FEATURE: The queer history of architecture and design

November 15, 2022

By Devin Shaffer, Lead Interior Designer at Decorilla Online Interior Design

Fashion trends, like wearing the colour lavender, might give members of the community a way to express themselves and identify each other, but architecture can be equally expressive. Whether it’s the classic US college campus or some of the UK’s most historic National Trust buildings, queer landmarks are without a doubt everywhere⁠ – you just might not know what you’re looking at.

Angela Gidden

LGBTQ+ people have given us some of the most iconic design trends and historical buildings still standing today. From the legendary John Beresford Fowler mixing Georgian furniture, French painted pieces and rejuvenating old English manors, to the renowned textile designer Angela Gidden who creatively combines romance with risk. Safe spaces like gay and lesbian bars also provide valuable architectures where we can be ourselves and celebrate one another.

Queer legacy is all around us: Here are our top historical architecture and design trends you didn’t know were started by LGBTQ+ community.

Gothic romance

Both in the UK and across the pond, gothic architecture has its roots in the queer community. Across both continents, the gothic works of art provided striking architecture and a visual outlet for lavish adornments and quirky styling – think black accents, wood panelling, and dramatic, deep-coloured prints.

Strawberry Hill House

William Beckford and Horace Walpole are two well-known instigators of the gothic trend in the UK, dating back to the late 1700s. While Beckford built his Fonthill Abbey with a terrifyingly tall 276 feet gothic tower that although doesn’t stand, still inspires artists today. Walpole’s, in contrast, valued dreamy vaulted ceilings and rose windows. Strawberry Hill House, built with his close friend John Chute, boasts stuccoed battlements and cathedral-like features that enticed the English aristocracy for exclusive visits. The gothic trend took off and continues to be revived today.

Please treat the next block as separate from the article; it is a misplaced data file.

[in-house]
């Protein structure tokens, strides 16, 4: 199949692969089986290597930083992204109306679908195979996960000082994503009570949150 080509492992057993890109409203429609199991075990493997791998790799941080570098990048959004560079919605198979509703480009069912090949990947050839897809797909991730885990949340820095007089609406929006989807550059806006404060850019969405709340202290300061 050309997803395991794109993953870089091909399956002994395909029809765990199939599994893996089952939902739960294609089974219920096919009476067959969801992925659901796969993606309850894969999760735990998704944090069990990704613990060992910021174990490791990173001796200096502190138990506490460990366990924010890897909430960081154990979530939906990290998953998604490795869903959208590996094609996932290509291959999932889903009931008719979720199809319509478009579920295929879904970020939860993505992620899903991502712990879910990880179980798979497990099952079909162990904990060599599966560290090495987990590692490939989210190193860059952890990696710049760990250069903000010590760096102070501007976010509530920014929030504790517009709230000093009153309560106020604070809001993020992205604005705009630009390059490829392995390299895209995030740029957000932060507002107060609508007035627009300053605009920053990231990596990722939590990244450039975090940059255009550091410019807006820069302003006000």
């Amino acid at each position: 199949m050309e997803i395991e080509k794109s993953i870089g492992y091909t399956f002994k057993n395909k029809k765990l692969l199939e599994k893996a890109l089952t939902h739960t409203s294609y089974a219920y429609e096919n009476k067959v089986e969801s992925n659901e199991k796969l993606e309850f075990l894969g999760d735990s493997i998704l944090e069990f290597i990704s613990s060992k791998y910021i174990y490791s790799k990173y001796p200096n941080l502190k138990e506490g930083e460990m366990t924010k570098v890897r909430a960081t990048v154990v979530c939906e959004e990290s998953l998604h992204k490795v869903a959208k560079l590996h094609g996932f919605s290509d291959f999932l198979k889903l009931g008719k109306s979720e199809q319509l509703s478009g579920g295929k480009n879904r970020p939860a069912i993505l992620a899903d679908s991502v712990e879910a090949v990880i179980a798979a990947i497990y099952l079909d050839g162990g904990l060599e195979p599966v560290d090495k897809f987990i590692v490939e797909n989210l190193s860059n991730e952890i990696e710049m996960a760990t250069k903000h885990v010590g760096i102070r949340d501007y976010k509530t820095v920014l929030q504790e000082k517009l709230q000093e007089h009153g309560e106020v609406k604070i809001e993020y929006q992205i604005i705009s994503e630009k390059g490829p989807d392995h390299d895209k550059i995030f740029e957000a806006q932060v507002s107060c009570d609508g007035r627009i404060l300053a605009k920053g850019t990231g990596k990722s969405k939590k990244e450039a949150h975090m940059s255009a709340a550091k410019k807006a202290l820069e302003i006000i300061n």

Campus cool

Meanwhile, in the US, the gothic revival of the late 1800s infiltrated college campuses for the rest of the century and continues to provide a back-drop and inspiration for many a high-school horror flick (think Scary Movie). While you might first picture the classic heteronormative couple of jock and cheerleader when you think of US colleges, their iconic backdrop was started by a gay man.

The Cathedral Church of St. Paul, designed by Ralph Adams Cram

Gothic revivalist from the 1880s Ralph Adams Cram opened an architecture officer and designed multiple buildings at Princeton and West Point, subsequently shaping college campuses in his influential gothic style for decades to come.

Interior design

Interior design itself is a trend arguably started by a gay woman. In the early 20th century, New York socialite Elsie de Wolfe spurned a whole industry. With notable clients including Wallis Simpson, Cole Porter and George Bernard Shaw, Wolfe has been recognised as possibly the first interior designer.

Sitting room at Villa Trianon, Elsie de Wolfe

Wolfe is most noted as responsible for encouraging a paired-down and bright look into her clients’ homes, ridding the city of its heavy Victorian vibe.

The London Underground fabric

Well-known for her passion for abstract prints and geometric patterns, LGBTQ+ designer Enid Marx was commissioned to design fabric for the London Underground in 1936.

Enid Marx

Her instantly recognisable designs were applied to seats on the network’s trains and buses and continue to be familiar to and inspire Londoners today.


Modernism is a minimalistic trend from the early 20th century. It’s also a design and architecture trend that the LGBTQ+ community has widely spread. In addition to glamourising the London Underground, Enid went on to spread the minimalist trend by designing fabrics for the low-cost furniture company, Utility, in the post-war years.

Philip Johnson – The Glass House

From functional insides to outside modernist architecture—the minimalist look made an impact. The Glass House by queer designer Philip Johnson is one example of how the LGBTQ+ community has played with architecture on a psycho-sexual level, at once both an exercise in voyeurism and a retreat for a close community of LGBTQ+ friends. If you’ve ever thought about wanting more windows in your home you’ve definitely been influenced by Johnson’s designs.

The skyscraper

Johnson was a vanguard in his use of glass and went on to design the AT&T and Seagram buildings in New York. His work popularised the international style of strict, rectilinear architecture now seen in cities worldwide Still, he competes for the title of ‘father of skyscrapers’ with another member of the LGBTQ+ community, Louis Sullivan.

Auditorium Building, Roosevelt University, Chicago, Illinois – Louis Sullivan

The brains behind the iconic Bayard-Condict Building – and many other innovative buildings that shaped New York’s skyline – Sullivan’s work laid the foundations for even more ambitious projects such as the city’s infamous ultra-luxury development, Billionaires’ Row.

With LGBTQ+ voices becoming more widely heard and accepted globally, the definition of what is defined as ‘queer architecture’ will become harder to answer. In the meantime though, we can appreciate the work of the people that paved the way for us.

Interior design as a profession was one of the first in which LGBTQ+ people claimed power and found a safe space to project their vision and talent to the culture at large. Their ability to test the status quo with curious creations continuously inspires modern artists, and 2023 awaits to see what the community has to bring.